Member Duties

Watering

  • When to water. First thing in the morning if possible, or after dinner. Avoid midday when water will evaporate quickly and may scorch leaves. Where to water. You will be assigned specific beds to water; however, always check the soil to confirm whether and how much water they need. Some plants require more water than others: if parts of the bed seem dry and other parts wet, water accordingly. Always try to water at soil level and avoid the leaves. 
  • How much to water. Check soil before and after watering. Watering too much is both wasteful and harmful to the plants. Overwatering can reduce air flow to roots, wash away nutrients, and create an artificial water dependency. Watering too little encourages shallow root growth and weak plants.
  • Finger test. The easiest way to check moisture levels is to stick your finger down 3 to 4 inches into the soil, a few inches away from a crop. If your finger comes away dry, it’s time to water; if your finger comes away glistening wet, let the soil dry out; if your finger comes away just moist with a few flecks of damp soil, your watering is just right.
  • Keeping track. Please note on the work chart in the shed which beds you watered and which were left to dry out.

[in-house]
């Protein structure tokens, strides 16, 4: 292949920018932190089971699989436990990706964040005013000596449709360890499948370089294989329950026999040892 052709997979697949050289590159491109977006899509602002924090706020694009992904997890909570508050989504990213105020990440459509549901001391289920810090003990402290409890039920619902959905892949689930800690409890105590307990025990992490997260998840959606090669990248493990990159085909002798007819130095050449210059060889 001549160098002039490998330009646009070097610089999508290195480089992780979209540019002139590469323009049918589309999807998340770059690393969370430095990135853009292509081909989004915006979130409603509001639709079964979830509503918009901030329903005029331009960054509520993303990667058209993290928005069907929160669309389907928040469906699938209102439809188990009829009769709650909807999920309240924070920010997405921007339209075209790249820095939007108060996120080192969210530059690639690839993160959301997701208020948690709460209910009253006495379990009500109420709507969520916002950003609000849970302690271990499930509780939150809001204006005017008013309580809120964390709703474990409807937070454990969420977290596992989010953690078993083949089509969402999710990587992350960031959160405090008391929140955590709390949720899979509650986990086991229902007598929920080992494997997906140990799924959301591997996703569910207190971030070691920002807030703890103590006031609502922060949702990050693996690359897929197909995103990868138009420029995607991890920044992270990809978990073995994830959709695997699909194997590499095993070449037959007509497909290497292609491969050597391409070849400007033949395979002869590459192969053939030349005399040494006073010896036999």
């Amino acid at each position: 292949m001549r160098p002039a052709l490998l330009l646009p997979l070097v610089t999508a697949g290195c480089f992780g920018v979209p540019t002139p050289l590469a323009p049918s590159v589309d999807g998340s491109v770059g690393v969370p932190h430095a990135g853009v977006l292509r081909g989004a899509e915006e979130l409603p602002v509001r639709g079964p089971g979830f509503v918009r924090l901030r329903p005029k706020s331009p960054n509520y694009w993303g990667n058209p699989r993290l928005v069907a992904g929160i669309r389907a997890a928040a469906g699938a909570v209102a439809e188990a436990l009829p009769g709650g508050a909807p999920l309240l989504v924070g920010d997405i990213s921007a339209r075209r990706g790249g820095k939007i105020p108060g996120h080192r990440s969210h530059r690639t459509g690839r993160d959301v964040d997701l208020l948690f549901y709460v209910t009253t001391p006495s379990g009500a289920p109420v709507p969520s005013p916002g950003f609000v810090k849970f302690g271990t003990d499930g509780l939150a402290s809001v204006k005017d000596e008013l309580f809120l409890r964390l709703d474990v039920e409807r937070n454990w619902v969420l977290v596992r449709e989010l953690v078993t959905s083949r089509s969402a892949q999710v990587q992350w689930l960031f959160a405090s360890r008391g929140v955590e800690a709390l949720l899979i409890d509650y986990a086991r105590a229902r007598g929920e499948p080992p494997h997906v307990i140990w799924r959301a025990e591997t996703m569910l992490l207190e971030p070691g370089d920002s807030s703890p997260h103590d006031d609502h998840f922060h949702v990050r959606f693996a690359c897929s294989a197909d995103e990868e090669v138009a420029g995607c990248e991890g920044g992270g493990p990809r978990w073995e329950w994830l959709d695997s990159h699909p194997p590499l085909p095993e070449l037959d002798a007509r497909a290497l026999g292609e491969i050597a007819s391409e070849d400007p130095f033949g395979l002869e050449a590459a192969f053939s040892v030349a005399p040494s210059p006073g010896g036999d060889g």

• Please don’t let children play in/with the water. We wish we had enough water to allow this; we just don’t. There are a variety of toys kept on site in the dinosaur toy chest and in the shed, which children are welcome to use. They are also free to play and plant in the children’s garden.

Weeding

  • Pull weeds out by the root while disturbing the surrounding plants as little as possible. 
  • Dispose of the weeds in the paper yard waste bags located in the shed. 
  • If you're not sure whether something is a weed, email a pic to cornellcommunitygarden@gmail.com, or make a note on the worksheet in the shed.  

Thinning

Seedlings are usually thinned once they have 1-2 sets of true leaves. Most will be 2-3" tall by then and easy enough to grasp and pull.
  • Thin while the soil is damp to make pulling easier. 
  • For leafy vegetables, gently pull the unwanted plants one seedling at a time. Root vegetables may need to be cut at the soil line rather than pulling to avoid disturbing neighbouring plants. 
  • Thin in the evening to give the remaining plants a chance to adjust before being exposed to heat and sunlight.
  • In general, leave the anticipated size of the mature vegetable plus a couple of inches on either side (e.g., 2-3” apart for carrots and radishes).


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